vocalist extant. On the present
tour she will receive a total of
$1,000 weekly plus traveling ex
penses. When she was singing as
a single, she often made as high
as $1,250 per week.
Both figures are far in excess of
her former $300 weekly salary
with Kenton. He felt her tremen
dous reputation and following was
well worth the increase.
Miss Christy plans to continue
as an independent after com
pletion of the present nationwide
With her many successes it
would seem natural that she con
sider the many motion picture of
fers that have come her way.
But she has nixed them.
"Movies don't interest me,” she
said. "All I want to do is sing, and
I get plenty of opportunities right
where I am. Besides, I made three
movies with Stan, and they were
enough to cure any childhood
dreams I may have had.”
Student tickets for the concert,
featuring Miss Christy, are now
on sale at McArthur Court and the
Co-op. They cost 80 cents, includ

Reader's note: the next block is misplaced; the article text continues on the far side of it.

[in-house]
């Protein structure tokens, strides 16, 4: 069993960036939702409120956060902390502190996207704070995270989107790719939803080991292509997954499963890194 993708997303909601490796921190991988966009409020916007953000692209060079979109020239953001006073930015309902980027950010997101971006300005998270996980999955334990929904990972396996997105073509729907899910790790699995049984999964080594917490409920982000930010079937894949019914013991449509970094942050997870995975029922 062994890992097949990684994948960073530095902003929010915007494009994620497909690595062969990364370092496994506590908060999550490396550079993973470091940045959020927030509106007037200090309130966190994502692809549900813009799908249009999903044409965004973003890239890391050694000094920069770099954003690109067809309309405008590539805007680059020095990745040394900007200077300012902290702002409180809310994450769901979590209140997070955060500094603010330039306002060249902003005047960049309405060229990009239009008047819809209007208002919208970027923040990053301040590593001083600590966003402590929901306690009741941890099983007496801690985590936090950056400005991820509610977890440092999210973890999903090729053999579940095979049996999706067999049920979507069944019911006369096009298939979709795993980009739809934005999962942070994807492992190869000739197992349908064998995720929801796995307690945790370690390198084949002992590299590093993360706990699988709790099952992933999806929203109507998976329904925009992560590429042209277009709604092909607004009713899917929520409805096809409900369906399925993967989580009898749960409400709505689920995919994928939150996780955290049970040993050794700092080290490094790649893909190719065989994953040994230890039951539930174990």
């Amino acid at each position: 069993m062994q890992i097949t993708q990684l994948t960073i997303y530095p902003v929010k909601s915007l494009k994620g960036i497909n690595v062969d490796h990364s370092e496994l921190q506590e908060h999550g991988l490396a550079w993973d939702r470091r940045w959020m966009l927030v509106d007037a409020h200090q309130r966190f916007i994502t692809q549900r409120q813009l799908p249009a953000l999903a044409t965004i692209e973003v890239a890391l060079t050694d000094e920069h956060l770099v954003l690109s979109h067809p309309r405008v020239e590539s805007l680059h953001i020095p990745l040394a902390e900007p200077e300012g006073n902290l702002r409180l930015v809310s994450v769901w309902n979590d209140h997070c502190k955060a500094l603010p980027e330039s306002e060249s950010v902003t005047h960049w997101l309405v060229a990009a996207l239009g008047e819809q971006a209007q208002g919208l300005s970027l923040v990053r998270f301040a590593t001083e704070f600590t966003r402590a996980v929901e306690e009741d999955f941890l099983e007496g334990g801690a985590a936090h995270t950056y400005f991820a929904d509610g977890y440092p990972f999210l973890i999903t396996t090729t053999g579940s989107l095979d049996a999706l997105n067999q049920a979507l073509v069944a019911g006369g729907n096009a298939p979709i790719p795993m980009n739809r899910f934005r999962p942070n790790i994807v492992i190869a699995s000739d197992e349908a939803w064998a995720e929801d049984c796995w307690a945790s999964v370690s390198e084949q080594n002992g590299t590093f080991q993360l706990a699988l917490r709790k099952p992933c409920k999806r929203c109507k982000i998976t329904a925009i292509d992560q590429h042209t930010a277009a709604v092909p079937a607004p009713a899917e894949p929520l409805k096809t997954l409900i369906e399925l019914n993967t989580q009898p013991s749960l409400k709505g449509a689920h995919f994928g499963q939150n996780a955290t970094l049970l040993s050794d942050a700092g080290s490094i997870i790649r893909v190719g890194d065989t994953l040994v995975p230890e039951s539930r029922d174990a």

ing tax, while reserve seats cost
$1.80 and general admission $1.20.
See picture on page seven.
For Heart Hop
Theme of Friday night’s Heart
Hop will be “With a Song in My
Heart." Students may buy tickets
at the Co-op for the annual girl
ask-boy progressive dance, to be
held in five women’s houses after
the Oregon-Oregon State basket
Five subsidiary themes at each
house are "Hearts and Flowers,"
Kappa Alpha Theta; "My Heart Is
a Hobo,” Sigma Kappa; “All of a
Sudden My Heart Sings," Alpha
Chi Omega; "Game of Broken
Hearts," Zeta Tau Alpha; and
“Haunted Heart,” Orides at Ger
Refreshments will be served at
each house at 10:30, Carol Udy,
chairman of the refreshment com
Sex Talk Tonight
“Understanding the Other Sex”
is the topic to be presented by Dr.
Lester A. Kirkendall, professor of
family life education at Oregon
State College, in his fourth and
last lecture on Marriage and the
Family tonight at 7 p.m. in 3 Fen
The lecture will be open to tic
ket holders only.
Aauo vice president, announced
“A smaller percentage of fresh
men cast votes in yesterday’s elec
tion than in any election since
World War II,” Art Johnson.
ASUO president, said.
Denning polled 269 votes, to win
the number one post of the fresh
man class, over Don Paillette, USA
candidate, who received 195 votes.